Eliminating HIV stigma: Have Kiwis’ attitudes changed enough?

In May this year, 1002 New Zealanders aged 18 and over took part in a Colmar Brunton survey which indicated New Zealanders attitudes and perceptions around HIV are changing – but there's room for improvement.

Public understanding of HIV and AIDS has come a long way since the first diagnosis of HIV in New Zealand, in 1984. However, the statistics from this year's survey revealed there are still some concerning misconceptions. For example, the survey showed:

  • 38 per cent of New Zealanders are uncomfortable having a flatmate living with HIV
     

  • 42 per cent of New Zealanders are uncomfortable with someone living with HIV preparing their food
     

  • 46 per cent of New Zealanders are uncomfortable with letting their child play with another child with HIV

None of these activities are a risk for HIV transmission.

Thanks to modern medicine, people living with HIV are now living long and healthy lives.

The New Zealand AIDS Foundation (NZAF) believes educating people about the truths of transmission risk will help ease the stigma New Zealanders living with HIV can experience.

HIV and AIDS are not the same thing. HIV is a virus that attacks the immune system and AIDS is the syndrome that can develop when the immune system can no longer fight off opportunistic infections and diseases.

There are only a few activities which put you at risk of HIV infection. HIV is not spread through shaking hands, hugging, kissing, toilet seats, door knobs, dishes, drinking glasses, food, or cigarettes.

In New Zealand, the most common way to contract HIV is from unprotected sexual intercourse.

Anal intercourse is riskier than vaginal, since the anus contains cells which are more vulnerable to HIV infection than the vagina. Also, the semen and anal mucous of an infected person both contain high proportions of HIV.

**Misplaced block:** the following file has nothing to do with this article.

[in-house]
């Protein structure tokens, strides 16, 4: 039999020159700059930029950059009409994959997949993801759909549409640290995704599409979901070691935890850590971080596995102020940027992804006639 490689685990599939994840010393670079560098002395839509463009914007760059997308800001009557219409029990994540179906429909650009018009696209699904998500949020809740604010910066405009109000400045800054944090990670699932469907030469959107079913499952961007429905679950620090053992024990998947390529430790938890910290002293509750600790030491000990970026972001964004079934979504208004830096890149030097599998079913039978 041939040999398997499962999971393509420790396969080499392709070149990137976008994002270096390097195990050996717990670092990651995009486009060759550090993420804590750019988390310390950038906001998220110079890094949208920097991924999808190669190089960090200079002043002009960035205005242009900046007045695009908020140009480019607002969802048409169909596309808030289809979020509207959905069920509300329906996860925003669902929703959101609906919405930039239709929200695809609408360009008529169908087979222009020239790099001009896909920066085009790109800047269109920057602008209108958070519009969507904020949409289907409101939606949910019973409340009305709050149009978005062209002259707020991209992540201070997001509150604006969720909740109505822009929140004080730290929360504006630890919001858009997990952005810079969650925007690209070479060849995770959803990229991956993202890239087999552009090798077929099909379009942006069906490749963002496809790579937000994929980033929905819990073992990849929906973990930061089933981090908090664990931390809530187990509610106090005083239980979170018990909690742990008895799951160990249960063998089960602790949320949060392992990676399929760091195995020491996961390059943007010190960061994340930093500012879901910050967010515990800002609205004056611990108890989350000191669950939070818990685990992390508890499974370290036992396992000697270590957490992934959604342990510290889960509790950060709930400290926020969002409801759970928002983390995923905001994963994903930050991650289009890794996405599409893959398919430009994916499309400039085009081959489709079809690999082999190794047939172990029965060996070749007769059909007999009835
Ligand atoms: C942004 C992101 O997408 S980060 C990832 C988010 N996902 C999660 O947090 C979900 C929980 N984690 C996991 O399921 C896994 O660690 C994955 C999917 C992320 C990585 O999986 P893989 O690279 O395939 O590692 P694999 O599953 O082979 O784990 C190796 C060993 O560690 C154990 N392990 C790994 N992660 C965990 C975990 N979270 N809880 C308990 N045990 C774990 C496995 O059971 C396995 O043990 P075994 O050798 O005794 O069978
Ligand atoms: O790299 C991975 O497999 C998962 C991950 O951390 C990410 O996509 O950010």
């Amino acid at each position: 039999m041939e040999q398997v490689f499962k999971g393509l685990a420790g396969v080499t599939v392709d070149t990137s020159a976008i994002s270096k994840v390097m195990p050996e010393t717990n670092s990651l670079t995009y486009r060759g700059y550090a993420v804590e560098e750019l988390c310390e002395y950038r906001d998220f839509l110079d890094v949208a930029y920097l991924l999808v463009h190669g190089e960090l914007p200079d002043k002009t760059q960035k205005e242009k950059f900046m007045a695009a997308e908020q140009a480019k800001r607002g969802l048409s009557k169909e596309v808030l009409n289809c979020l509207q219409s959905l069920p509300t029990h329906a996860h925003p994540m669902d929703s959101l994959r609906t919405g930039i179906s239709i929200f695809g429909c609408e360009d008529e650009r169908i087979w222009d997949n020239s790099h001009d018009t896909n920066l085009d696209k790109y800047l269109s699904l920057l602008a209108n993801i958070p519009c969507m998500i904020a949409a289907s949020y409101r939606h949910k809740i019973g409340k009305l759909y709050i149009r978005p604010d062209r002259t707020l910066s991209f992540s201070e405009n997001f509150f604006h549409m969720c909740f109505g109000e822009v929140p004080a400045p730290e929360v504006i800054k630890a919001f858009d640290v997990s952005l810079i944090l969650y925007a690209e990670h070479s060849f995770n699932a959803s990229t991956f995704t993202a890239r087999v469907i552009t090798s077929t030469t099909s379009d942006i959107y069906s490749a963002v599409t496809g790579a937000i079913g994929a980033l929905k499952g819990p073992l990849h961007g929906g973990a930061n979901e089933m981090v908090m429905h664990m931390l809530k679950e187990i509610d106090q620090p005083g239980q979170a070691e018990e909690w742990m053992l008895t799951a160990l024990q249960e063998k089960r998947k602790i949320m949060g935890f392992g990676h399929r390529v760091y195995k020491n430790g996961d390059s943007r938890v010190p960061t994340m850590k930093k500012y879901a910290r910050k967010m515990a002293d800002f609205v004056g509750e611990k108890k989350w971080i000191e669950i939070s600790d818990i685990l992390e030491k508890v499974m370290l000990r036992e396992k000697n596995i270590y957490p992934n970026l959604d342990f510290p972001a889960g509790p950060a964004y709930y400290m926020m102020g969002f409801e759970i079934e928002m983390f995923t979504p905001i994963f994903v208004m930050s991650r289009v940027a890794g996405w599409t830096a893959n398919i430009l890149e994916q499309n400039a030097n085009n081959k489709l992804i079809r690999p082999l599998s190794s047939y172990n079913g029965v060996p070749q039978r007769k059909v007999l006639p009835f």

NZAF recommends several scientifically-proven methods to prevent sexual transmission

  • Condoms – HIV and other STIs are not transmissible through latex
     

  • Pre-Exposure Prophylaxis (PrEP) a daily pill taken by an HIV-negative person that protects from sexual transmission
     

  • Undetectable Viral Load (UVL) - If someone living with HIV has been on treatment and has suppressed the level of virus in their blood for more than six months, HIV is not transmitted to sexual partners

There are only a few activities which put you at risk of HIV infection. HIV is not spread through shaking hands, hugging, kissing, toilet seats, door knobs, dishes, drinking glasses, food, or cigarettes.

Other risk factors are intravenous drug use, childbirth, breastfeeding and blood donation, although the prevalence of needle exchanges, technology and medical screening in New Zealand has significantly lowered the risk of these transmission methods.

Thanks to modern medicine, people living with HIV are now living long and healthy lives. Though, there is not yet a cure for HIV but researchers continue to search.

The medicine is there, but the barriers created by stigma can cause isolation and a hesitance to engage with services.

When 88 per cent of New Zealanders say they would be uncomfortable having a sexual relationship with a person living with HIV, there is still a lot to learn.